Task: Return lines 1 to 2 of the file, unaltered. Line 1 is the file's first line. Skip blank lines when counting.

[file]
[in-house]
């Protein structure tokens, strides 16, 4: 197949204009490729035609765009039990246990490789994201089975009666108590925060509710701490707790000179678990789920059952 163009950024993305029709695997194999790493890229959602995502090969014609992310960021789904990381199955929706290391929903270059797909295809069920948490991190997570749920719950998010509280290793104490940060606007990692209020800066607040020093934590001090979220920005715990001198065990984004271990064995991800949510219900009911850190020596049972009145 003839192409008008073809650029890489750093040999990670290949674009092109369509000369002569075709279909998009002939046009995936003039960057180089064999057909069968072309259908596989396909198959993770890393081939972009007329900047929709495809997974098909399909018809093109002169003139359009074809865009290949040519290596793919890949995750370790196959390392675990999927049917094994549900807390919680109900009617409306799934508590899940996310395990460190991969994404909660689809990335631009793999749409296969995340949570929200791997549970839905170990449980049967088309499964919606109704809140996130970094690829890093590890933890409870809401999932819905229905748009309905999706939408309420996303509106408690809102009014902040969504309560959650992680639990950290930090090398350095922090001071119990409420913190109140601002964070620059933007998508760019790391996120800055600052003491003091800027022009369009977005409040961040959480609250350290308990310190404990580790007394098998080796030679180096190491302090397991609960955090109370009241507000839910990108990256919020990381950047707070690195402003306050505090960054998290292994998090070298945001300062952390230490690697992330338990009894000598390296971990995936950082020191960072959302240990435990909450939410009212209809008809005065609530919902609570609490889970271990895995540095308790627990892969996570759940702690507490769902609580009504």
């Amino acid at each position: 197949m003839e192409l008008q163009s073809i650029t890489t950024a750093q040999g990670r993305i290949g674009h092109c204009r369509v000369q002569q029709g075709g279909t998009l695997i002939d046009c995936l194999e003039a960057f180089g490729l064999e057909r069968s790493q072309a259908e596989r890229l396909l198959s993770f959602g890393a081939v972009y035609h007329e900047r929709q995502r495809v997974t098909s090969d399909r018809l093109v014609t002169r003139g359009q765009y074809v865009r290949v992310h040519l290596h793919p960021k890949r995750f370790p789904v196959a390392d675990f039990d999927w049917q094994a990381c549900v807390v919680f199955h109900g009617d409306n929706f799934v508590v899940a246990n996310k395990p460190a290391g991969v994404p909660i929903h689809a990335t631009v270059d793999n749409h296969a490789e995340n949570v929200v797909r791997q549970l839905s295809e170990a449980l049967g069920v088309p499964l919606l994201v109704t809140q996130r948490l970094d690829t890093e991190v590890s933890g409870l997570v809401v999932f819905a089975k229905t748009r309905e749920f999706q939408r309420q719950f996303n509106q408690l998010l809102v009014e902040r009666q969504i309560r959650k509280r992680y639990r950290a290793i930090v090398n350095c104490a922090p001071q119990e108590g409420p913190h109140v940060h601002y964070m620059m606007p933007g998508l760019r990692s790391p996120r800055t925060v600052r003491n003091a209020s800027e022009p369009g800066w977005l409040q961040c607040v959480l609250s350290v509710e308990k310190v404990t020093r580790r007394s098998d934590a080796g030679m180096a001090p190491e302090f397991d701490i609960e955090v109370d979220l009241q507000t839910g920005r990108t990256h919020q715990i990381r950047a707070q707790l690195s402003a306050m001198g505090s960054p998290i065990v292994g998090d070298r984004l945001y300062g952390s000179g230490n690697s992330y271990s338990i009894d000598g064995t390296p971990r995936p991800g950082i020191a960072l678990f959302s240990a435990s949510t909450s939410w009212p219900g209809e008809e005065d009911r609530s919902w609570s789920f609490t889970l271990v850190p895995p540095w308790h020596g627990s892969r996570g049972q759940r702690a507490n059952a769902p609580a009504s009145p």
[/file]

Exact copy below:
[in-house]
């Protein structure tokens, strides 16, 4: 197949204009490729035609765009039990246990490789994201089975009666108590925060509710701490707790000179678990789920059952 163009950024993305029709695997194999790493890229959602995502090969014609992310960021789904990381199955929706290391929903270059797909295809069920948490991190997570749920719950998010509280290793104490940060606007990692209020800066607040020093934590001090979220920005715990001198065990984004271990064995991800949510219900009911850190020596049972009145 003839192409008008073809650029890489750093040999990670290949674009092109369509000369002569075709279909998009002939046009995936003039960057180089064999057909069968072309259908596989396909198959993770890393081939972009007329900047929709495809997974098909399909018809093109002169003139359009074809865009290949040519290596793919890949995750370790196959390392675990999927049917094994549900807390919680109900009617409306799934508590899940996310395990460190991969994404909660689809990335631009793999749409296969995340949570929200791997549970839905170990449980049967088309499964919606109704809140996130970094690829890093590890933890409870809401999932819905229905748009309905999706939408309420996303509106408690809102009014902040969504309560959650992680639990950290930090090398350095922090001071119990409420913190109140601002964070620059933007998508760019790391996120800055600052003491003091800027022009369009977005409040961040959480609250350290308990310190404990580790007394098998080796030679180096190491302090397991609960955090109370009241507000839910990108990256919020990381950047707070690195402003306050505090960054998290292994998090070298945001300062952390230490690697992330338990009894000598390296971990995936950082020191960072959302240990435990909450939410009212209809008809005065609530919902609570609490889970271990895995540095308790627990892969996570759940702690507490769902609580009504």